Proposals to close scores of primary schools in Northern Ireland must not be used as a crude cost-cutting exercise, the region's largest teaching union has warned.
Concerns about job losses and excessive workload should be addressed in the shake-up, said the NASUWT.
Plans published by the five education boards include proposals for some joint Catholic and state schools.
NASUWT general secretary Chris Keates said: "There is scope to avoid closure, minimise disruption to pupils and maximise job retention by exploring the options for schools to work together and share resources in clusters or federations."
The proposals are dependent on the outcome of a public consultation and need final approval from education minister John O'Dowd. Some of the 846 schools risk closure because they have spent too much money, have too few pupils or are not up to standard.
Ms Keates said: "Handled correctly, these proposals present a real opportunity to enhance educational provision. Handled badly, they will generate a chaotic free-for-all and the workforce and children and young people will be the casualties."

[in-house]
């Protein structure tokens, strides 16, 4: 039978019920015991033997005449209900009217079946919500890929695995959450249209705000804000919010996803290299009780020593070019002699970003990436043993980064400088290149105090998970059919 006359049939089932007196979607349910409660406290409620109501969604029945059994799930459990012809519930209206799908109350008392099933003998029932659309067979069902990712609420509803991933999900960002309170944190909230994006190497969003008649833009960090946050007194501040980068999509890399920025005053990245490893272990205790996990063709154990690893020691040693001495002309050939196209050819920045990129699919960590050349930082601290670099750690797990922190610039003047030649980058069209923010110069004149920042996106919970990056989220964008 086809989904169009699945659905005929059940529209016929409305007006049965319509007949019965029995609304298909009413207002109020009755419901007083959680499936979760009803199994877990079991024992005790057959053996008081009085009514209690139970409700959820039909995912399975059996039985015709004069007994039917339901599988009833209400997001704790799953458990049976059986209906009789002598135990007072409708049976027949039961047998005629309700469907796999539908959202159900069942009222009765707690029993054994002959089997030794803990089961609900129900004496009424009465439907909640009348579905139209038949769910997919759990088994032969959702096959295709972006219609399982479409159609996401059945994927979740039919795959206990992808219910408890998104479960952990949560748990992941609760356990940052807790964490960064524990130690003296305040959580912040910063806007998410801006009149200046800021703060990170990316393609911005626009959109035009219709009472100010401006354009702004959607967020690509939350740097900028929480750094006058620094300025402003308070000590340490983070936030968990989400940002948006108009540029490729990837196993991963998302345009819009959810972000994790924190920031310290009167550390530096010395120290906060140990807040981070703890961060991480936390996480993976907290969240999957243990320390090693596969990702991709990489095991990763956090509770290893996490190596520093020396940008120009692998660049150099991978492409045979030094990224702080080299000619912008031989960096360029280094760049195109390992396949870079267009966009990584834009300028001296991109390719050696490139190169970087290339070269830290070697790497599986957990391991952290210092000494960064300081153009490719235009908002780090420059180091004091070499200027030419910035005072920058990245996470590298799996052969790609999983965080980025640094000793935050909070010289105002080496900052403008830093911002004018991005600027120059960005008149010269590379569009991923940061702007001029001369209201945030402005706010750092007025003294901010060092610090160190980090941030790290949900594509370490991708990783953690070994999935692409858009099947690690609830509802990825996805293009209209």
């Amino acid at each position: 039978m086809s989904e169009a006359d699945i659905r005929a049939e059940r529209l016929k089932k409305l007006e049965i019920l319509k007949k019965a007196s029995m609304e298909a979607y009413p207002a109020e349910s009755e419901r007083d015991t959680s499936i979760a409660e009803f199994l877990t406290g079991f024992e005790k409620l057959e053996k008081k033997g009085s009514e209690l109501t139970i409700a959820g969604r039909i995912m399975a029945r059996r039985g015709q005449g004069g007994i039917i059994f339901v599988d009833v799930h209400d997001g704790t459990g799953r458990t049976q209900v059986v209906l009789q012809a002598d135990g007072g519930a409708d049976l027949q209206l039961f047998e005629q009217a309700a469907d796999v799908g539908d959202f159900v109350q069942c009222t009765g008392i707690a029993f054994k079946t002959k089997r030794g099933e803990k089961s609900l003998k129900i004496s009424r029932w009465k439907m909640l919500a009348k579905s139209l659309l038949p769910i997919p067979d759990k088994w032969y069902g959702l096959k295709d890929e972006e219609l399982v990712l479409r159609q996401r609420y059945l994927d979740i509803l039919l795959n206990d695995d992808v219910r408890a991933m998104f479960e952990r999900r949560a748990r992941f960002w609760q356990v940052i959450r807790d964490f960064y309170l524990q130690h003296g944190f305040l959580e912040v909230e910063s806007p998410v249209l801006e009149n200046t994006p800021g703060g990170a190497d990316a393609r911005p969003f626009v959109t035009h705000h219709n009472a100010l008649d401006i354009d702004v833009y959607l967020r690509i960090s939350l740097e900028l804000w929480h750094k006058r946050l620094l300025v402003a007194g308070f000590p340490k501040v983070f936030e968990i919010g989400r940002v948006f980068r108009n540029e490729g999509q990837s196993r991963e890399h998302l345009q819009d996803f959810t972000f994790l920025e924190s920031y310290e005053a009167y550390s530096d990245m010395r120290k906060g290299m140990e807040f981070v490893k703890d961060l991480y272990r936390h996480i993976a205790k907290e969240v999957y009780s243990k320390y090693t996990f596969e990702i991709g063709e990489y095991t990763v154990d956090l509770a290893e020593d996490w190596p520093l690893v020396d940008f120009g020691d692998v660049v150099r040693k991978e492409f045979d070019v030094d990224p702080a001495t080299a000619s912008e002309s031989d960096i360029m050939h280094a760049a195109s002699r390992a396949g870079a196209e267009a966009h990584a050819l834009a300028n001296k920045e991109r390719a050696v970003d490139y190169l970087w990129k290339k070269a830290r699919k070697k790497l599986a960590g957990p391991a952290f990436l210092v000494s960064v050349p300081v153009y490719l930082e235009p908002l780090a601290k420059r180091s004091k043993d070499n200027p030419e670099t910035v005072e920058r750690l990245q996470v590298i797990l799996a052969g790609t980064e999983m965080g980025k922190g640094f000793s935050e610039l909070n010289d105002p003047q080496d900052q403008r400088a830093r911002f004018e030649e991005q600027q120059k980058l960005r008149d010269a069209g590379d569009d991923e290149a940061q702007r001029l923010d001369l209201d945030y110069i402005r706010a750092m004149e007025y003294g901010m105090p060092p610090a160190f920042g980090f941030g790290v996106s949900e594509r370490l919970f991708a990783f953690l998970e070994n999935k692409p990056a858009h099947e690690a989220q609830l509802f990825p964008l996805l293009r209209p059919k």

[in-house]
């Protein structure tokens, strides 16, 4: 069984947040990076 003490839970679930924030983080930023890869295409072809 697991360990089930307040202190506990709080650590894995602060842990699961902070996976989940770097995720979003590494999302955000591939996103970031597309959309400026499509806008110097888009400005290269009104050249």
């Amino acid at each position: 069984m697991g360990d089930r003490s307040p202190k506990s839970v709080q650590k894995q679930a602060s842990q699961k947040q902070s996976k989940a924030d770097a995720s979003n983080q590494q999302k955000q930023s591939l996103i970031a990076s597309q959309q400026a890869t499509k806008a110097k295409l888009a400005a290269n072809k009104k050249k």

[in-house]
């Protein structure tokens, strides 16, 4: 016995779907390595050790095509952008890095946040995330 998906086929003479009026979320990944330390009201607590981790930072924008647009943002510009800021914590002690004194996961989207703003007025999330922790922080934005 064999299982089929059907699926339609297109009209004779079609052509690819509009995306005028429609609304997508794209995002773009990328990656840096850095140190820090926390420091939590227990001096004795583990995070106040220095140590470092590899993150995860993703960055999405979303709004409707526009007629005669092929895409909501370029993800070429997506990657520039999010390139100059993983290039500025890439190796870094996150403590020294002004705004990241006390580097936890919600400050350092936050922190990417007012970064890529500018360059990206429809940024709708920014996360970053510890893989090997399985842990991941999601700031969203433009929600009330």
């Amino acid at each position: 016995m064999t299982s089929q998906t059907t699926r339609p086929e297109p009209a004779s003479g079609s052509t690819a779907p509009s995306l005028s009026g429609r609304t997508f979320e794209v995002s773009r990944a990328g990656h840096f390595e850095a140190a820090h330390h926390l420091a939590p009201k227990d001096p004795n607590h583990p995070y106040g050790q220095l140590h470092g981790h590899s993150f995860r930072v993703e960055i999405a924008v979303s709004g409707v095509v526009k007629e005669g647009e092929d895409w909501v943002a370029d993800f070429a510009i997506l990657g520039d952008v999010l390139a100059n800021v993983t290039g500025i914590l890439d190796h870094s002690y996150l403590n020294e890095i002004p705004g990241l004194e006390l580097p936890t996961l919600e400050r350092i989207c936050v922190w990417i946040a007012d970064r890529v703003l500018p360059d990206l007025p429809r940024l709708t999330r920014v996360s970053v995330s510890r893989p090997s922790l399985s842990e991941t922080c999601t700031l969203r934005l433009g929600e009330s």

She added: "Employers and the Assembly must take note that the NASUWT will not accept the proposals being used as a crude cost-cutting exercise and will expect them to address seriously the concerns about job loss and excessive workload, which are being generated by the reorganisation plans."
Mr O'Dowd said the plans will inform wide-ranging discussion and dialogue at local level.
He added: "This is an opportunity for an informed and mature debate that will shape future primary education provision and help identify local solutions that will benefit all children and young people. I hope to hear innovative ideas, including the consideration of possible sharing of accommodation and resources."
The consultation will remain open until June 30.